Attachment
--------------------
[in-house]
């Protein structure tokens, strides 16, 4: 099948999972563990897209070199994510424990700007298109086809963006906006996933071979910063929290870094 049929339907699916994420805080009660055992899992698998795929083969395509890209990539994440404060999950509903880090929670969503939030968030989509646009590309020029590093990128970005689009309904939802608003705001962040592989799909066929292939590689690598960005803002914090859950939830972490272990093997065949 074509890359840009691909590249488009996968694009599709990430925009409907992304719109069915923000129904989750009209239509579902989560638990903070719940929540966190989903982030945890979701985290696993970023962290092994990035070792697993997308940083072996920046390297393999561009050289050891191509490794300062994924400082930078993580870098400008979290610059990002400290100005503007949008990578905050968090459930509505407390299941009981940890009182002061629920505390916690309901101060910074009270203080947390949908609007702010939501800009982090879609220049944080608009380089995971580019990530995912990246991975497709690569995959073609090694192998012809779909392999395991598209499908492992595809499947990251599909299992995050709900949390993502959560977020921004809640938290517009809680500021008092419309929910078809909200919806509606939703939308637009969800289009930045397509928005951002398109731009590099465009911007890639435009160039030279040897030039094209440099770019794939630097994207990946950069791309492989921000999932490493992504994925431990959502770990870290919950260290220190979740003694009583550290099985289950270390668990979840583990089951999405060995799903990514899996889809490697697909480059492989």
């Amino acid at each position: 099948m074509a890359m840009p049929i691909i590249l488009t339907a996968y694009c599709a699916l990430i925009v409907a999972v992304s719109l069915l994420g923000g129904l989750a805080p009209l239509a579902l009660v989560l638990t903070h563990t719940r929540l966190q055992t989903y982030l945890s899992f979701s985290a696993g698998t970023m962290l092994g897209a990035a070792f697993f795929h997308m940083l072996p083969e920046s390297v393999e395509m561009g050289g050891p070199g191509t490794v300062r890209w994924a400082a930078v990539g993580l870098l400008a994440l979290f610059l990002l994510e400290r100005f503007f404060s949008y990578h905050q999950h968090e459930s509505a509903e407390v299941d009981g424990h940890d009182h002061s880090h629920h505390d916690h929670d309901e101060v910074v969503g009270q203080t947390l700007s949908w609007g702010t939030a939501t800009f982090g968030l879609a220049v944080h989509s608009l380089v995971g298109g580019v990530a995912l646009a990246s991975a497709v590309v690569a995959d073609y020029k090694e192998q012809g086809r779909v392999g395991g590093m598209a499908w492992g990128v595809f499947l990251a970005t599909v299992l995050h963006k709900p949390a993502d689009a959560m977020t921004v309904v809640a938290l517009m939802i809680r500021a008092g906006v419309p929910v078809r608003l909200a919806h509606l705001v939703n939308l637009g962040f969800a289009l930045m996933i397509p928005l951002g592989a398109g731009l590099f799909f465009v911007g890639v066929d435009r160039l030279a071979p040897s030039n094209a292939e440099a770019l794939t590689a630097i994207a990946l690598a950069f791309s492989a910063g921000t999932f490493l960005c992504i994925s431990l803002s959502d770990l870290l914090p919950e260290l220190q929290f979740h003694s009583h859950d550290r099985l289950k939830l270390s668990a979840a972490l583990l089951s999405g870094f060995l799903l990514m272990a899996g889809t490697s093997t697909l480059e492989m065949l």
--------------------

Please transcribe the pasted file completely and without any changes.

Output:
[in-house]
């Protein structure tokens, strides 16, 4: 099948999972563990897209070199994510424990700007298109086809963006906006996933071979910063929290870094 049929339907699916994420805080009660055992899992698998795929083969395509890209990539994440404060999950509903880090929670969503939030968030989509646009590309020029590093990128970005689009309904939802608003705001962040592989799909066929292939590689690598960005803002914090859950939830972490272990093997065949 074509890359840009691909590249488009996968694009599709990430925009409907992304719109069915923000129904989750009209239509579902989560638990903070719940929540966190989903982030945890979701985290696993970023962290092994990035070792697993997308940083072996920046390297393999561009050289050891191509490794300062994924400082930078993580870098400008979290610059990002400290100005503007949008990578905050968090459930509505407390299941009981940890009182002061629920505390916690309901101060910074009270203080947390949908609007702010939501800009982090879609220049944080608009380089995971580019990530995912990246991975497709690569995959073609090694192998012809779909392999395991598209499908492992595809499947990251599909299992995050709900949390993502959560977020921004809640938290517009809680500021008092419309929910078809909200919806509606939703939308637009969800289009930045397509928005951002398109731009590099465009911007890639435009160039030279040897030039094209440099770019794939630097994207990946950069791309492989921000999932490493992504994925431990959502770990870290919950260290220190979740003694009583550290099985289950270390668990979840583990089951999405060995799903990514899996889809490697697909480059492989």
């Amino acid at each position: 099948m074509a890359m840009p049929i691909i590249l488009t339907a996968y694009c599709a699916l990430i925009v409907a999972v992304s719109l069915l994420g923000g129904l989750a805080p009209l239509a579902l009660v989560l638990t903070h563990t719940r929540l966190q055992t989903y982030l945890s899992f979701s985290a696993g698998t970023m962290l092994g897209a990035a070792f697993f795929h997308m940083l072996p083969e920046s390297v393999e395509m561009g050289g050891p070199g191509t490794v300062r890209w994924a400082a930078v990539g993580l870098l400008a994440l979290f610059l990002l994510e400290r100005f503007f404060s949008y990578h905050q999950h968090e459930s509505a509903e407390v299941d009981g424990h940890d009182h002061s880090h629920h505390d916690h929670d309901e101060v910074v969503g009270q203080t947390l700007s949908w609007g702010t939030a939501t800009f982090g968030l879609a220049v944080h989509s608009l380089v995971g298109g580019v990530a995912l646009a990246s991975a497709v590309v690569a995959d073609y020029k090694e192998q012809g086809r779909v392999g395991g590093m598209a499908w492992g990128v595809f499947l990251a970005t599909v299992l995050h963006k709900p949390a993502d689009a959560m977020t921004v309904v809640a938290l517009m939802i809680r500021a008092g906006v419309p929910v078809r608003l909200a919806h509606l705001v939703n939308l637009g962040f969800a289009l930045m996933i397509p928005l951002g592989a398109g731009l590099f799909f465009v911007g890639v066929d435009r160039l030279a071979p040897s030039n094209a292939e440099a770019l794939t590689a630097i994207a990946l690598a950069f791309s492989a910063g921000t999932f490493l960005c992504i994925s431990l803002s959502d770990l870290l914090p919950e260290l220190q929290f979740h003694s009583h859950d550290r099985l289950k939830l270390s668990a979840a972490l583990l089951s999405g870094f060995l799903l990514m272990a899996g889809t490697s093997t697909l480059e492989m065949l």